(Click on the photo above to watch a short news video)
You may not know it to look at them, but you are surrounded by radical, subversive women. They carry with them raw materials and tools to perform fundamentally world altering acts. They blend into their surroundings. So much so that you probably have some in your home, your family, your work place. You probably even see them plying their trade in meetings, on busses, in parks and coffee shops, and have no idea what you are looking at. They are able to recognize each other and often congregate right out in the open (and, really, is there any better place to hide?) to share secrets and tricks that further their individual and collective goals to undermine the fabric of our built-in-obsolescence, consumerist society.
Actually, I’m pretty sure the folks reading this know all about it. I’m pretty sure most of you are members of this not so secret society. You know I’m talking about you. Yes, you! You knitters and crocheters out there. Not to mention spinners, weavers, felters, quilters, sewers, etc. You radical fiber artists and crafters.
Maybe some of you never thought of yourself as radical or subversive. But consider this: the most fundamentally radical act we humans can engage in is the act of creation. Think about it for a moment. Creation. Even the word has a decidedly mythological, one might even say biblical, ring to it. This act of creation is one usually ascribed to divine forces. “In the beginning…” as the story goes.
And for us, “In the beginning…” there is some fiber that we got from somewhere; from a plant or animal who isn’t using it anymore. It’s pretty formless though perhaps not entirely void. Then we do something to it. We change its form. From a handful of fluff, through human agency, we spin a thread or mat it together or sculpt it into three dimensional form. And we find that it is good. Maybe then we take a thread and perhaps add other threads or change its color or lay it back over itself. We play with it and twist it and spin it until it becomes yarn. And we find that it is good. We take that yarn and wind it around rollers and criss-cross it over and under and in between itself, or we form it into loops and pull loops through other loops until we have woven or knitted or crocheted a fabric. And we find that it is good! We shape that fabric into garments to clothe ourselves and our loved ones, functional or decorative items to enhance our homes, objects of art that lift our souls. We find that it is so good, that we keep on doing it. It becomes so much a part of us that we forget what a magical, radical act creation actually is.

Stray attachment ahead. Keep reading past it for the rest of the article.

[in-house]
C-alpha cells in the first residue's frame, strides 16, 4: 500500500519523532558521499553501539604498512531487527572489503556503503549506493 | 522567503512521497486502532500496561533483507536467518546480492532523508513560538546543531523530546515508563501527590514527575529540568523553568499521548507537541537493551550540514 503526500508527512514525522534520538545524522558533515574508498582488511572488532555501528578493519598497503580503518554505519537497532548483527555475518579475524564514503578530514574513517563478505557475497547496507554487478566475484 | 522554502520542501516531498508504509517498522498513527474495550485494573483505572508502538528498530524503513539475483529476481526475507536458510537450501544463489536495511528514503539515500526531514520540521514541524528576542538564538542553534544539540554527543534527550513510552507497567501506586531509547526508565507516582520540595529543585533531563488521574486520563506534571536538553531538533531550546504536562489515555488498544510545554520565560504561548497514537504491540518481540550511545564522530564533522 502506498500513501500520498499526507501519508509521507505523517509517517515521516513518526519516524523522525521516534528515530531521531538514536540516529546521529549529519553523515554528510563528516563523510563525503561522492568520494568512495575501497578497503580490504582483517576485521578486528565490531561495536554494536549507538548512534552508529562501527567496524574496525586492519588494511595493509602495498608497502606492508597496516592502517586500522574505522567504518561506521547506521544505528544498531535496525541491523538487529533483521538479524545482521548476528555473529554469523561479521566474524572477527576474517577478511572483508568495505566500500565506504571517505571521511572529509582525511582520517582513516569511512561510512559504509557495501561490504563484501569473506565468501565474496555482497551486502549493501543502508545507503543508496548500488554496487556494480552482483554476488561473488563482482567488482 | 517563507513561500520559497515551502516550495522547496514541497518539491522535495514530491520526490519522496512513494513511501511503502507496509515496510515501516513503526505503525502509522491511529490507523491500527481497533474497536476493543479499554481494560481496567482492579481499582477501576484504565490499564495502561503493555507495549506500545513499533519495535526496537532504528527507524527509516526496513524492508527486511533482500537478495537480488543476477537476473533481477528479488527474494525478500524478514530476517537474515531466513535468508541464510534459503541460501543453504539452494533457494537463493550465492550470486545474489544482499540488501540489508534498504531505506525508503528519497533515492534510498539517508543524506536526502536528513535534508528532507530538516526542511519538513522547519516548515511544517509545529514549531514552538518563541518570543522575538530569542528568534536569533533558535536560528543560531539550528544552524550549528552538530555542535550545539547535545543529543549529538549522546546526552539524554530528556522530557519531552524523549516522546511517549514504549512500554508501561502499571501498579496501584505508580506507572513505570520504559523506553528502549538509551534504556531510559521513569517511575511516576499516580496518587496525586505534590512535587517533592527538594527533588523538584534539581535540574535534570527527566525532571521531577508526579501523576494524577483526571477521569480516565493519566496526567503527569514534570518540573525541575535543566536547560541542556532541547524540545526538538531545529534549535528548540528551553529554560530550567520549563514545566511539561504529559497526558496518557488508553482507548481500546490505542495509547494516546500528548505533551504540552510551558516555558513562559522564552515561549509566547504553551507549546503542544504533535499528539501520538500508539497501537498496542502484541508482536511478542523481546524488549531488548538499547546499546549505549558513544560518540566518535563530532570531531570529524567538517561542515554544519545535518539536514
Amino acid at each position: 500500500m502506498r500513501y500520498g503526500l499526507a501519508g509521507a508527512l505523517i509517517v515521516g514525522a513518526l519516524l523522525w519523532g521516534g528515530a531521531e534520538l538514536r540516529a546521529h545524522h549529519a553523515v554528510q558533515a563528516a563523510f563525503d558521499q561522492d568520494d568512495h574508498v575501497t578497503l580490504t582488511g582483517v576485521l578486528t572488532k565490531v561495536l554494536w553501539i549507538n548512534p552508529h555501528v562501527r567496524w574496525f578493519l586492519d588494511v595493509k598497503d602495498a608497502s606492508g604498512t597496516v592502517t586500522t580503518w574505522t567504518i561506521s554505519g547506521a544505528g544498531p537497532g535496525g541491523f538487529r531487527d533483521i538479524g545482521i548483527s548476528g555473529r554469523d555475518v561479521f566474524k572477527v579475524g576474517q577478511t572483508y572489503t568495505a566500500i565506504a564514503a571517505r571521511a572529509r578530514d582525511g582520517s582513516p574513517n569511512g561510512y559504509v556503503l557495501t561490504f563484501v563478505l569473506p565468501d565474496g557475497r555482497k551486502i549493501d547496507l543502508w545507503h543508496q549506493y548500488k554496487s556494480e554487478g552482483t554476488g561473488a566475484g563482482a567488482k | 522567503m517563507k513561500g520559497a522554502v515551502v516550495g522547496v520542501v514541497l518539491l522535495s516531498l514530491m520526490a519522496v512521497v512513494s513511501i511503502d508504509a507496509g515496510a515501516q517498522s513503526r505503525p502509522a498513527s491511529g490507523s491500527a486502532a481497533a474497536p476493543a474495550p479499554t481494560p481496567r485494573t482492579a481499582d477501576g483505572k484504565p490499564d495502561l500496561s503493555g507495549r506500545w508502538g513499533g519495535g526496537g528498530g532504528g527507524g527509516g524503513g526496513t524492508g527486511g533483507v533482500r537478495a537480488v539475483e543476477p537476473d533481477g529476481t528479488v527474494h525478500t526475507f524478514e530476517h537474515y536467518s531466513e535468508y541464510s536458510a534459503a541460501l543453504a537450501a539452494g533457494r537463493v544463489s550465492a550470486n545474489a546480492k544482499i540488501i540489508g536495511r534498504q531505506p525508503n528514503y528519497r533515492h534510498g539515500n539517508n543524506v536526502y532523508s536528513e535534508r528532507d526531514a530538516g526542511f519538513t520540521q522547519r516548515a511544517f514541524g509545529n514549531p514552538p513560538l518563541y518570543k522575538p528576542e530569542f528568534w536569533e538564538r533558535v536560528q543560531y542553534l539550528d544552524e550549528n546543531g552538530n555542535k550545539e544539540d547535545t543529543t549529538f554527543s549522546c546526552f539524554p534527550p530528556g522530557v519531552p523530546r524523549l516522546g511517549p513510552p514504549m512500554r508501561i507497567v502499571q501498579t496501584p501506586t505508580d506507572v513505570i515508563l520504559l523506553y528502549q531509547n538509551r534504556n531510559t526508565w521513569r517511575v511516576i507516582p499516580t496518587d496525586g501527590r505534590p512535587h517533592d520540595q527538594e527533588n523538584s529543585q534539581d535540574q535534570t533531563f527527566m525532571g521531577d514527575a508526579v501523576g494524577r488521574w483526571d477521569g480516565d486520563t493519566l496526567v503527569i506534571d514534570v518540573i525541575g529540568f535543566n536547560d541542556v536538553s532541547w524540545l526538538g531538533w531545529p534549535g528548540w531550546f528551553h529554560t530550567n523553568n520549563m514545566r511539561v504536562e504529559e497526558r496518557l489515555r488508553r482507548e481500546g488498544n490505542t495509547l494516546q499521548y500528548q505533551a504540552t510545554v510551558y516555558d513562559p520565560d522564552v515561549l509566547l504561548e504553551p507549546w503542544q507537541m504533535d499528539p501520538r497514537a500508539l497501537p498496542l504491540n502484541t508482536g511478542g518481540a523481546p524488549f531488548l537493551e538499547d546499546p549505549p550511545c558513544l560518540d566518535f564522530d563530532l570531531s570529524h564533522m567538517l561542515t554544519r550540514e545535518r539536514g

Know the other thing I find interesting about the ladies from the UK who have been asked to leave their local library and find meeting space elsewhere? All the things they create are for babies and children, and some of the things they create are meant to train midwives and teach breastfeeding mothers. The whole gestation and rearing of children thing is probably the most complex and mysterious creation act of all. Yet it happens so regularly, so frequently, it is normalized. We take it so for granted that we rarely stop to think about it.
Yet, even when we aren’t thinking about it, we are drawn to it. And those around us are drawn to it, too. The ladies of Crumlington were invited by their city’s council to begin this group, and more ladies joined. Over the three years they have been active, this group has attracted more members and expanded their list of recipients. They have created something compelling and productive. So compelling and productive they are now the targets of some uncomfortable feelings coming from the very council that invited them in the first place. Are knitting needles really dangerous? Well, I’ve left some size 1 dpn’s on the sofa and gotten a nasty surprise the next time I went to watch a little TV, but that hardly constitutes a public safety hazard. (and serves me right for not taking proper care of my tools) Are they really so noisy? I suppose a large group of women chatting, even in their most careful tones, could be difficult for some folks to overcome. But the sound of their needles is cited as one of the areas of complaint. Really? The rhythmic clicking and swishing together of knitting needles is the sound of creation. Is that really part of the problem? All that creation can get a little uncomfortable?
When you birth a child or finish a shawl, you’ve brought something new, something you’ve built by hand, from your soul, into the world. And who knows how the world will be changed by it? Maybe that’s the most dangerous things about creation. In subtle but profound ways, each time we make something where nothing used to be, the old world changes and is no longer the old world, but a brand new one. The outcome is unknowable, and fear of the unknown is the most potent fear of all. But that’s what creation is all bout. Make something new, know that it is good, and wait to see what happens. Dangerous stuff, indeed.
I hope the knitters of Crumlington and everywhere will keep on knitting out loud. I hope you all will keep on creating. These radical acts sustain each of us personally and the whole world collectively. And if it occasionally gets loud or messy or dangerous, bring it on over here. We’re having another meeting of the radical, subversive women’s secret society right out here in the open any minute now. You’re welcome to join us any time.